Special voting procedures must provide the necessary security and transparency to the voting process.
- Postal voting and proxy voting are permitted in countries throughout the western world, but the pattern varies considerably. Postal voting, for instance, may be widespread in one country and prohibited in another owing to the danger of fraud. It should be allowed only if the postal service is secure – in other words, safe from intentional interference – and reliable, in the sense that it functions properly. Proxy voting is permissible only if subject to very strict rules, again in order to prevent fraud; the number of proxies held by any one elector must be limited.
- [V]oters should always have the possibility of voting in a polling station. Other means of voting are acceptable under the following conditions: iii. postal voting should be allowed only where the postal service is safe and reliable; the right to vote using postal votes may be confined to people who are in hospital or imprisoned or to persons with reduced mobility or to electors residing abroad; fraud and intimidation must not be possible.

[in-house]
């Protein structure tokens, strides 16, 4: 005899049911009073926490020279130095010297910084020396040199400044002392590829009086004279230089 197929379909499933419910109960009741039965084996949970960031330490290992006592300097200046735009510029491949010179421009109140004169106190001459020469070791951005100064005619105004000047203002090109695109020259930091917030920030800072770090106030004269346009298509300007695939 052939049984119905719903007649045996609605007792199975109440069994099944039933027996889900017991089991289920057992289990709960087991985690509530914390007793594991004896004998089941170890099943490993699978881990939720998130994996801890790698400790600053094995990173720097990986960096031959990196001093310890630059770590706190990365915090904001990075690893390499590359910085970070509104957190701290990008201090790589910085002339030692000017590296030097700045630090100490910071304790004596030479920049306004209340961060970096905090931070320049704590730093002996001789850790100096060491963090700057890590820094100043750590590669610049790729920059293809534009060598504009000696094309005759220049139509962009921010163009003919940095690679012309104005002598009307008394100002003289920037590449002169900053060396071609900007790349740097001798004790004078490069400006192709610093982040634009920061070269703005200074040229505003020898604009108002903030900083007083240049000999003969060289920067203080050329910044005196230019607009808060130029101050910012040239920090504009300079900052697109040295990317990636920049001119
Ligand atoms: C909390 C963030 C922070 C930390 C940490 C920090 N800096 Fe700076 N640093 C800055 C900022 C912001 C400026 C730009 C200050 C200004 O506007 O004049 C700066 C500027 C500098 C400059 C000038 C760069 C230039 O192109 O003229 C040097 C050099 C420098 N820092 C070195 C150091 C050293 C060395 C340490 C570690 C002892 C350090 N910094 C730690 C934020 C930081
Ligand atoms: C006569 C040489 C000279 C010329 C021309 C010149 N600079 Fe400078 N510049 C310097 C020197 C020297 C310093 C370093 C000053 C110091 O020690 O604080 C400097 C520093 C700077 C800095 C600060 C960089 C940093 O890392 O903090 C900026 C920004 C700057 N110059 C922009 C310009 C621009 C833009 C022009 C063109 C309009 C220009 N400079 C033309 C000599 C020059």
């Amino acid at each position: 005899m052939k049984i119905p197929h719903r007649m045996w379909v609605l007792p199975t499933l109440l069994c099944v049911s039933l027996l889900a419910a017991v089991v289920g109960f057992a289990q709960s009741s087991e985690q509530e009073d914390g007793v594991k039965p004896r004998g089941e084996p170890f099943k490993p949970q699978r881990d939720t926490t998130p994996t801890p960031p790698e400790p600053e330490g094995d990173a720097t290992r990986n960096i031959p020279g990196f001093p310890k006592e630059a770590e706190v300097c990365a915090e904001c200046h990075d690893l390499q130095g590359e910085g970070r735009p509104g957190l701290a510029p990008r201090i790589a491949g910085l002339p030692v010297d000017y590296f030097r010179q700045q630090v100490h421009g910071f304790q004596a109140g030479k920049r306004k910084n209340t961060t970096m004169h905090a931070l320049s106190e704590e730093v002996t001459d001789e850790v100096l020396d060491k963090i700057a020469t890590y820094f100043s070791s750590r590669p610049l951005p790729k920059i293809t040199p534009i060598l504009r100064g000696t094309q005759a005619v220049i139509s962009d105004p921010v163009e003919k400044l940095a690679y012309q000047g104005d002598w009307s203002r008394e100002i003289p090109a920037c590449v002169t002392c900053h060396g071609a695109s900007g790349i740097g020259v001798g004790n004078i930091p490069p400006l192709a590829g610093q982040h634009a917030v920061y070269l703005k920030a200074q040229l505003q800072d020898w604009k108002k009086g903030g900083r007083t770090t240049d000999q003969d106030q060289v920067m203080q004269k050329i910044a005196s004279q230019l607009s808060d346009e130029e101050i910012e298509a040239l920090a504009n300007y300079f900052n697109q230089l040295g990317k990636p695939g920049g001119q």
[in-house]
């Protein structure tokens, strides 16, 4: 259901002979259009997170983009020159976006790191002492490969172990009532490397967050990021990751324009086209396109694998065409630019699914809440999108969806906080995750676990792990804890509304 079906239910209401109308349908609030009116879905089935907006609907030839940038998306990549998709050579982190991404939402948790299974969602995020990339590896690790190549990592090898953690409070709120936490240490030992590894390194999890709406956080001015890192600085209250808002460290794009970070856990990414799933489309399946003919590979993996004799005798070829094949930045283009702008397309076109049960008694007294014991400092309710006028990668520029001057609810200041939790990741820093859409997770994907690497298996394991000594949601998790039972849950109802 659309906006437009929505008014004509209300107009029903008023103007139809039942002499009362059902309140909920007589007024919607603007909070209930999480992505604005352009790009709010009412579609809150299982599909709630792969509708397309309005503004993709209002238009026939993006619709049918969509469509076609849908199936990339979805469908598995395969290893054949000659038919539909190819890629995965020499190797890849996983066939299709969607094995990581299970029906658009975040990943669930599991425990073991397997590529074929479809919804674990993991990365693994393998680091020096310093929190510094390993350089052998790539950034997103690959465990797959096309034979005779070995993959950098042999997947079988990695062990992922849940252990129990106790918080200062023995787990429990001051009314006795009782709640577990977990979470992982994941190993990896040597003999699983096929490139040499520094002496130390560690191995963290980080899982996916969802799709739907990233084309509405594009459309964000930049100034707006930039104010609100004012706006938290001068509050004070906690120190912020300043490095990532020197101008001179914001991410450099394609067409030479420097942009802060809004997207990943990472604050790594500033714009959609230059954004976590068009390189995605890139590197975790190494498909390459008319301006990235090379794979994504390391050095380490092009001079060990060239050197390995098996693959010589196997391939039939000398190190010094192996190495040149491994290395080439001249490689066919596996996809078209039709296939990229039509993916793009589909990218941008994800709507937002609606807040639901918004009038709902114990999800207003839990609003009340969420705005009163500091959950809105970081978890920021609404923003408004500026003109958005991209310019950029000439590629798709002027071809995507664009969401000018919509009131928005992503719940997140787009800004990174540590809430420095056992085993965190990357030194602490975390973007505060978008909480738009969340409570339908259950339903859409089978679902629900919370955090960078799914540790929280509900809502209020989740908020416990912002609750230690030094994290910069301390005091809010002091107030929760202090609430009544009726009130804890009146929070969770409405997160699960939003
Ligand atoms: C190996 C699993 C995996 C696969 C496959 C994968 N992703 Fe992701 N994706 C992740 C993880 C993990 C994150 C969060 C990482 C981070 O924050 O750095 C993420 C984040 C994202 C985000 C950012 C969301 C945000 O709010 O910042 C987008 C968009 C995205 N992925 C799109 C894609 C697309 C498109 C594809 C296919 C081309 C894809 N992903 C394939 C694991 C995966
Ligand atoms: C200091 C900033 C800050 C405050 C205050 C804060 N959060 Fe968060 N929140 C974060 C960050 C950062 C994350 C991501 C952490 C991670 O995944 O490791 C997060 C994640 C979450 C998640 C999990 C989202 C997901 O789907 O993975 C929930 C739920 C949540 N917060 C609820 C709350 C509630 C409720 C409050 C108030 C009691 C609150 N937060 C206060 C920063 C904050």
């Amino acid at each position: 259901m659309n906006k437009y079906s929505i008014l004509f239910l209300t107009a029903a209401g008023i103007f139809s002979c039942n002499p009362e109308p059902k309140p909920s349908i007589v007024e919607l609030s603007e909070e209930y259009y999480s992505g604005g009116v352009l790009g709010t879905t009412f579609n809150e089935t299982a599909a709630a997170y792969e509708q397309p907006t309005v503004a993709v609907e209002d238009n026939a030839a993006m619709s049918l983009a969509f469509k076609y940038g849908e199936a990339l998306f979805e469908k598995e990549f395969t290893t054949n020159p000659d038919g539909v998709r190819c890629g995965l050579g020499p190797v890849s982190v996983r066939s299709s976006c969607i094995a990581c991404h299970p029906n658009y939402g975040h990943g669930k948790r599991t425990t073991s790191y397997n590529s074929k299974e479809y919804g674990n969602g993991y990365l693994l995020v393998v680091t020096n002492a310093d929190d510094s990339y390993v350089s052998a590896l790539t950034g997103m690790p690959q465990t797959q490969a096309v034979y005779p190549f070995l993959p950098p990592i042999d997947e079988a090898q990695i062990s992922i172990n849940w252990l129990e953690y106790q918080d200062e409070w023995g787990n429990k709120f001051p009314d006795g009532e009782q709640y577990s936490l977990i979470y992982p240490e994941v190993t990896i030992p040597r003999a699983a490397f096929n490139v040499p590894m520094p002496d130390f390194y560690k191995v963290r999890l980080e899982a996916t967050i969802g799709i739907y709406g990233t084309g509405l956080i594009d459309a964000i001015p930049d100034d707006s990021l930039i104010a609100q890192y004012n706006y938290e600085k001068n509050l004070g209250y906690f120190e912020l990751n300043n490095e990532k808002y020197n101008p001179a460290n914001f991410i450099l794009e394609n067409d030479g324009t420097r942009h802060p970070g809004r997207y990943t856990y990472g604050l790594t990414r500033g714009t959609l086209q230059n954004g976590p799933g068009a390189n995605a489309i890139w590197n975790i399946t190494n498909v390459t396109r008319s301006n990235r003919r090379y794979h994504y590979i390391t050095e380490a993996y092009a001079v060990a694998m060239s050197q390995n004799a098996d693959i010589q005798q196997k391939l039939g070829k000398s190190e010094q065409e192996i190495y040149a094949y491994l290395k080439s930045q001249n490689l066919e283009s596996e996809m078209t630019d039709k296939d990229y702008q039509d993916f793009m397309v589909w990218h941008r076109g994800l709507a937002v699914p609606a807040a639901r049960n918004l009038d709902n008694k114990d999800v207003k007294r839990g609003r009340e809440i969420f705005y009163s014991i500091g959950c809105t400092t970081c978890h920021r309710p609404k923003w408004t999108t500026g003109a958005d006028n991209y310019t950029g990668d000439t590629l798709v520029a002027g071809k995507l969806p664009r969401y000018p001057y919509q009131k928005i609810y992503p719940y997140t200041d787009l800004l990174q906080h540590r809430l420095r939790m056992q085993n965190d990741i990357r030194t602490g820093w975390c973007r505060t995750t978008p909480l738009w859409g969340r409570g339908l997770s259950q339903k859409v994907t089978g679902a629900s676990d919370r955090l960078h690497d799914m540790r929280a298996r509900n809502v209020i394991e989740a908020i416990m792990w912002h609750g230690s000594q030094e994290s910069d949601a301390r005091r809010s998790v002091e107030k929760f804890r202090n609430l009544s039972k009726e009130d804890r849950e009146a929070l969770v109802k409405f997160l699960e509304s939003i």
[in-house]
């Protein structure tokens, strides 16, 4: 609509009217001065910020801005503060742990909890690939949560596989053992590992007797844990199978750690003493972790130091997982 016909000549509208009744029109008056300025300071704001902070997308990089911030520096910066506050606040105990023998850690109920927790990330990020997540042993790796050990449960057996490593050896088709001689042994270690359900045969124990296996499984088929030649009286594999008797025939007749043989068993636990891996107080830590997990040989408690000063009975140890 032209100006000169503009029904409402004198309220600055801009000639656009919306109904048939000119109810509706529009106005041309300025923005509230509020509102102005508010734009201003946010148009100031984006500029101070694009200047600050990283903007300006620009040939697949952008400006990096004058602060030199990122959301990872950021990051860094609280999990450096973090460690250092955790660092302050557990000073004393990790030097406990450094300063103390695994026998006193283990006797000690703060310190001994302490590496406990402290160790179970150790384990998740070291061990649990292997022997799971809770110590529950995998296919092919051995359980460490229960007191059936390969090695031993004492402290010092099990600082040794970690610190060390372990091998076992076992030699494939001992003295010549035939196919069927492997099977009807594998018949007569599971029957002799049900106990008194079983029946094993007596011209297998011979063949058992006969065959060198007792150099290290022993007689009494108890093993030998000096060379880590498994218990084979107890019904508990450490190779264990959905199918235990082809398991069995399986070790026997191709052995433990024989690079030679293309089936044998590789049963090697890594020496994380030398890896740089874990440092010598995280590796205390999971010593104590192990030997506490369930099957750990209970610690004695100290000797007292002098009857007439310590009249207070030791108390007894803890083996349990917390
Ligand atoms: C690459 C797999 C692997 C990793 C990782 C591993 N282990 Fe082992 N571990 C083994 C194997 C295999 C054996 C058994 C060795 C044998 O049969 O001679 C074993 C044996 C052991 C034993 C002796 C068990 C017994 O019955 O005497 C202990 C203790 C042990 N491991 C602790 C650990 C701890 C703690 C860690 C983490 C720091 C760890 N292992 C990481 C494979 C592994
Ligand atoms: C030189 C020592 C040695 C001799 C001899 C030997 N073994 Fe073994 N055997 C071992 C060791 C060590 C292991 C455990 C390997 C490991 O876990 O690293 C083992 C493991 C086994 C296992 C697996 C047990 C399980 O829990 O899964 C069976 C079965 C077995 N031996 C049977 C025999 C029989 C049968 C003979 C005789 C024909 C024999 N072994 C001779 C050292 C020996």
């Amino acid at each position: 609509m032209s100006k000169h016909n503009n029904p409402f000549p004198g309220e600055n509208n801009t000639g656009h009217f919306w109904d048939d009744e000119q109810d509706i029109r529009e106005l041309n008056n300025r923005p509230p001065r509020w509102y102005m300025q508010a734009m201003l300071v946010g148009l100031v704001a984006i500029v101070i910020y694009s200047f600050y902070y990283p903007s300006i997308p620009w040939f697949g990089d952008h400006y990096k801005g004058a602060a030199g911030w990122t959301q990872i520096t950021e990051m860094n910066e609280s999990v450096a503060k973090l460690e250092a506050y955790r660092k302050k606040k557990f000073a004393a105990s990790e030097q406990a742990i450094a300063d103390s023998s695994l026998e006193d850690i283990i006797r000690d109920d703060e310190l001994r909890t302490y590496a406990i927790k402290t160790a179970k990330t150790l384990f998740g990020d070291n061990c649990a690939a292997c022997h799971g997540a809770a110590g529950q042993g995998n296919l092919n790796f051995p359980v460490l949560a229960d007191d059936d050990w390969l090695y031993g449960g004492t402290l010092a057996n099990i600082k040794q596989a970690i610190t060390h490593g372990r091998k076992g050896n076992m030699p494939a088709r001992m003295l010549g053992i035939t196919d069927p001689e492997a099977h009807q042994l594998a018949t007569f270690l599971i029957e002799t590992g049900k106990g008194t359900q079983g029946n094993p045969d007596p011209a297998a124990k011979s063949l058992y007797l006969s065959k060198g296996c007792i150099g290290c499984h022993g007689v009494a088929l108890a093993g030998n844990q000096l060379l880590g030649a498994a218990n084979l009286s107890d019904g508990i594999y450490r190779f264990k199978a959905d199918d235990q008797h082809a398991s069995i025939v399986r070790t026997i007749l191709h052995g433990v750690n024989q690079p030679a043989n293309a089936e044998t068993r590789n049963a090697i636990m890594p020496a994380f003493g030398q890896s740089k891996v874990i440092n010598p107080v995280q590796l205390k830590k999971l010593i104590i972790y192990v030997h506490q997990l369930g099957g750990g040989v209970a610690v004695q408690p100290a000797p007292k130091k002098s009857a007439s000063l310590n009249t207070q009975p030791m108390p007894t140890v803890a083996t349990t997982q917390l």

- Voters should always have the possibility of voting in a polling station; other means of voting are, however, acceptable on certain conditions, as indicated below.
- Special voting materials and procedures must be designed and operated in a way that provides the necessary security, as well as for sufficient transparency of the voting process, return of ballots, and counting.
- Opportunities for access to polling stations may be undermined where there is overcrowding or a failure to inform voters of their designated polling station.